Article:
New Bill to Force Punters in Kenya to Support Hustler Fund

New Bill to Force Punters in Kenya to Support Hustler FundFollowing the promises he made during his 2022 campaign, president William Ruto introduced Kenya’s Financial Inclusion Fund also known as Hustler Fund. The purpose of this fund is to provide Kenyans with instant loans upon request, which will ultimately ensure more cost-effective access to credit. This will help Kenya to combat the increasing issues with credit scores among poorer Kenyans who cannot access cash.

The latest bill that was introduced by Ruto’s administration predicts a portion of the money generated through gambling every year to go to the Hustler Fund. With a part of the billions Kenyans stake every year, the Hustler Fund can help the country introduce a better savings system among locals.

According to the new rules that were introduced by the Presidential Task Force for the launch of the National Lottery, there will also be a mandatory stake minimum of Sh20 (~$0.15) punters will be required to make during online gambling sessions.

New Law to Introduce Significant Changes to Online Gambling and Betting Sector in Kenya

The new Gambling Control Bill introduced a mandatory deduction of a portion of every punter’s stakes online, which will then go to the Hustler Fund. The amount, which will be taken from every wager will be determined by the newly established Gambling Regulatory Authority in Kenya. The new regulator will also work closely with the Interior Cabinet Secretary to determine the mandatory portion deducted from gamblers’ wagers.

The new Bill, which is yet to be approved as a law, focuses on the millions of punters in Kenya who gamble every year. Through this new law, the Ruto administration is looking for a new way to bring more money into the Hustler Fund, which has generated over Sh1 billion (~$7,500) up until now.

If the Gaming Control Bill passes as a law, it will replace the Betting, Lotteries and Gaming Act, which currently regulates the gambling sector in Kenya. If the bill is approved and the rule for the mandatory deduction of a portion of gambling stakes is enforced, this will further add to the taxes imposed on the gambling sector in Kenya. Currently, there is a tax of 7.5% on bets, while winnings incur a tax of 20%.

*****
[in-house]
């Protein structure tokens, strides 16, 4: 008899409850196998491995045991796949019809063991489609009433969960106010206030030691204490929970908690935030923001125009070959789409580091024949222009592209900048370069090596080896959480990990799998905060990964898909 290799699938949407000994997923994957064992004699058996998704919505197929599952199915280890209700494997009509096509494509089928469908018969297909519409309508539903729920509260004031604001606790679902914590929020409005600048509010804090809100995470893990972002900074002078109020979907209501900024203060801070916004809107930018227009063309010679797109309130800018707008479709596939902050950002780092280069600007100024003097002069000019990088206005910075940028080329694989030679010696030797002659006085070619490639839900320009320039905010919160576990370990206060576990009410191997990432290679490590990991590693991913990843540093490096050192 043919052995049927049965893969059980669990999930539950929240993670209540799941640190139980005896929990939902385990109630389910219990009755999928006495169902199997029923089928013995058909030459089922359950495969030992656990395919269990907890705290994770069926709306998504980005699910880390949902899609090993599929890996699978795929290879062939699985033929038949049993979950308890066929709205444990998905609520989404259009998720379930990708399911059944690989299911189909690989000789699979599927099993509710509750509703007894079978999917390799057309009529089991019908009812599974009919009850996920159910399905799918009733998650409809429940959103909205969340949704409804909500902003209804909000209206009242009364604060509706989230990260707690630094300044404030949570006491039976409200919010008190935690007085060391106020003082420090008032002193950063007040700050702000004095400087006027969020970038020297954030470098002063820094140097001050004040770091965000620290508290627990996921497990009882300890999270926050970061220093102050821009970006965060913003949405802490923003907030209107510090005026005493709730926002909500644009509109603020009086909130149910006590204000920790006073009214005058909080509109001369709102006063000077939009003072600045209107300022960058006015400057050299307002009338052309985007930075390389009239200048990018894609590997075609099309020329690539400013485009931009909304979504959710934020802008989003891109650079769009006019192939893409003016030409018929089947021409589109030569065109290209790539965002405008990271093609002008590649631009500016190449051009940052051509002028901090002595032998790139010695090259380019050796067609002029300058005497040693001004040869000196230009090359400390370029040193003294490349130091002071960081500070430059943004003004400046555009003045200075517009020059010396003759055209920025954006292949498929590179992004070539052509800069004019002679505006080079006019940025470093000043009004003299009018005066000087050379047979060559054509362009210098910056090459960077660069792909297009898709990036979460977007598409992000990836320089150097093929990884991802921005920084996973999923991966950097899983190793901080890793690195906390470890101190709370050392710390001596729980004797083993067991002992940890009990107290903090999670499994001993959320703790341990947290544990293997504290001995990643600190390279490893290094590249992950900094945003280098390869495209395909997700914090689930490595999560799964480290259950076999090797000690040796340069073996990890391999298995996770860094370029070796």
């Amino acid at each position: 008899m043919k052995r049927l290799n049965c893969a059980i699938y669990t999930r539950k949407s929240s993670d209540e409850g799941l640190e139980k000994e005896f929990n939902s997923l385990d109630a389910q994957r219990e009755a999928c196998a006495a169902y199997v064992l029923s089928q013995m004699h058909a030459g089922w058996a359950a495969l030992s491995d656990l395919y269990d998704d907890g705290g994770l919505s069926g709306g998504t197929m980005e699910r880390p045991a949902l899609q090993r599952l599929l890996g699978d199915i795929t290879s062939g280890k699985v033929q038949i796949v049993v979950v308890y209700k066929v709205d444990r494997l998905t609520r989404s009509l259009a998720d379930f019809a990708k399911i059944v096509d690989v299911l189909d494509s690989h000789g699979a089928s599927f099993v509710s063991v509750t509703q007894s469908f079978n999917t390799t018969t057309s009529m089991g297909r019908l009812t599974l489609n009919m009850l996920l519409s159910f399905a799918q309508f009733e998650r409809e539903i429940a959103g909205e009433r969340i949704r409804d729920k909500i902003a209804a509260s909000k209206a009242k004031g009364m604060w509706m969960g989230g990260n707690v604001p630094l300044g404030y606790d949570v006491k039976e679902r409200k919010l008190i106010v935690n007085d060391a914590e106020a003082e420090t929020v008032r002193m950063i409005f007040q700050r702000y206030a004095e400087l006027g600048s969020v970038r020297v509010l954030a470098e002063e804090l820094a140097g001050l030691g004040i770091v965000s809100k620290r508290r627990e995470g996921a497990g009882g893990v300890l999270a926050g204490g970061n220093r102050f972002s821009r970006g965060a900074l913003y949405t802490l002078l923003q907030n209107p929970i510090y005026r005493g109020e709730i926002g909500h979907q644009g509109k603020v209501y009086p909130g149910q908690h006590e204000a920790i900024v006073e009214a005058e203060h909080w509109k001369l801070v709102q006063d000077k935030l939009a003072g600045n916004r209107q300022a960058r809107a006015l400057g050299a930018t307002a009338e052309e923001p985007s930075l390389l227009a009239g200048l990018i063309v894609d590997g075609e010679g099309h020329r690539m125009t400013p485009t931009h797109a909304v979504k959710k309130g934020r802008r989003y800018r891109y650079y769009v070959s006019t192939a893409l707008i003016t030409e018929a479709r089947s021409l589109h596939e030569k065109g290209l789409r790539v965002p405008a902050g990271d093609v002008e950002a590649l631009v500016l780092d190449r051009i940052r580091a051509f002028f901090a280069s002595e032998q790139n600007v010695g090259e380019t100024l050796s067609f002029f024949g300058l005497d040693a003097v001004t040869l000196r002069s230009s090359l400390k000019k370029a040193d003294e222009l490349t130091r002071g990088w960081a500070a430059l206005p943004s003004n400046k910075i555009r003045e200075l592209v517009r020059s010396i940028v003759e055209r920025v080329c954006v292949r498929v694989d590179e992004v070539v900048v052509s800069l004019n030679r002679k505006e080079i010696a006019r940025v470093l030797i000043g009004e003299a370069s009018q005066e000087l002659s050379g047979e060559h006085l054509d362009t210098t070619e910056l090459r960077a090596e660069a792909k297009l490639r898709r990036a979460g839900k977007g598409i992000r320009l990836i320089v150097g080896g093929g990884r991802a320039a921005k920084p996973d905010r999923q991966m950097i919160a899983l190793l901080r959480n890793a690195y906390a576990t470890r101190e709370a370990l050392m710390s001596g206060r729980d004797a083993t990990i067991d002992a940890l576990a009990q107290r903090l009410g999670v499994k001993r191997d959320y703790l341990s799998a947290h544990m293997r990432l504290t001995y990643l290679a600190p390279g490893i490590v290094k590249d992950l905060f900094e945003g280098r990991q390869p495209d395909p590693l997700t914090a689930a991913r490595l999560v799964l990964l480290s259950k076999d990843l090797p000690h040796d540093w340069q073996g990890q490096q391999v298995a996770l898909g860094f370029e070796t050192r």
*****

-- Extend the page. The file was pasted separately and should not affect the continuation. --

Under the newly proposed bill, the betting tax is expected to be 15% of the revenue of gambling and betting entities operating in Kenya. In addition, these companies will have to pay a monthly gambling fee of no more than 1% of their gross gambling revenue per month. The said levy is paid directly to the Gambling Regulatory Authority.

As for the penalties under the new law, operators may face a fine of up to Sh5 million (~$38,000) or imprisonment of up to six years if they violate the rule of accepting bets of at least Sh20 (~$0.15). Operators will also be required to impose measures that would prevent underage individuals from registering with betting and gambling companies.

Under the new law, operators will also have to implement a gambling control system into their operations, with online security, players/bettors protection, payment solutions, preventing underage gambling, and spreading awareness of gambling harm being just a few of the key points Kenyan operators must focus on.

As for the Gambling Regulatory Authority, under the new law, it is required to provide real-time monitoring of the gambling sector and make the same technology available to the Communication Authority (CA) and any other government agency involved in the regulation of the gambling industry.

Starting next Monday, the public will be able to participate in the discussions of the proposed piece of legislation, including the introduction of a National Gambling Policy and a draft version of a National Lottery Bill.